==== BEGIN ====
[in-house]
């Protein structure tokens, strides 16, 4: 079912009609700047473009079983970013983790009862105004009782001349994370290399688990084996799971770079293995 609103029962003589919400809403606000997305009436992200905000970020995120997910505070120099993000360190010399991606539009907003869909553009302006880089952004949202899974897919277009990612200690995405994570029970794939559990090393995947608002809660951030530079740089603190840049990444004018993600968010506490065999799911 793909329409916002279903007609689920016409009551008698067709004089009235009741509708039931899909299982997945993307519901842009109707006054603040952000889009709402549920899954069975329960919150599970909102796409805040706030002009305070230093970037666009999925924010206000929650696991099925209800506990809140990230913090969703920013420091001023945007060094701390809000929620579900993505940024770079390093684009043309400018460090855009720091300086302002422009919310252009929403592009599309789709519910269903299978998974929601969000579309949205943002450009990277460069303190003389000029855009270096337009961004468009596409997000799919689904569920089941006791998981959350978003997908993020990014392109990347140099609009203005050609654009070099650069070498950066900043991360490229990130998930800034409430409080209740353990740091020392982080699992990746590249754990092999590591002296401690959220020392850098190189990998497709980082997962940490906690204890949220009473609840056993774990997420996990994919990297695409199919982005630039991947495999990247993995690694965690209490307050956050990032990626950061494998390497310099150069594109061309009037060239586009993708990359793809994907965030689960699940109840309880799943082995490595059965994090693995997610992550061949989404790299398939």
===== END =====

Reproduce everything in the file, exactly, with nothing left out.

[in-house]
């Protein structure tokens, strides 16, 4: 079912009609700047473009079983970013983790009862105004009782001349994370290399688990084996799971770079293995 609103029962003589919400809403606000997305009436992200905000970020995120997910505070120099993000360190010399991606539009907003869909553009302006880089952004949202899974897919277009990612200690995405994570029970794939559990090393995947608002809660951030530079740089603190840049990444004018993600968010506490065999799911 793909329409916002279903007609689920016409009551008698067709004089009235009741509708039931899909299982997945993307519901842009109707006054603040952000889009709402549920899954069975329960919150599970909102796409805040706030002009305070230093970037666009999925924010206000929650696991099925209800506990809140990230913090969703920013420091001023945007060094701390809000929620579900993505940024770079390093684009043309400018460090855009720091300086302002422009919310252009929403592009599309789709519910269903299978998974929601969000579309949205943002450009990277460069303190003389000029855009270096337009961004468009596409997000799919689904569920089941006791998981959350978003997908993020990014392109990347140099609009203005050609654009070099650069070498950066900043991360490229990130998930800034409430409080209740353990740091020392982080699992990746590249754990092999590591002296401690959220020392850098190189990998497709980082997962940490906690204890949220009473609840056993774990997420996990994919990297695409199919982005630039991947495999990247993995690694965690209490307050956050990032990626950061494998390497310099150069594109061309009037060239586009993708990359793809994907965030689960699940109840309880799943082995490595059965994090693995997610992550061949989404790299398939």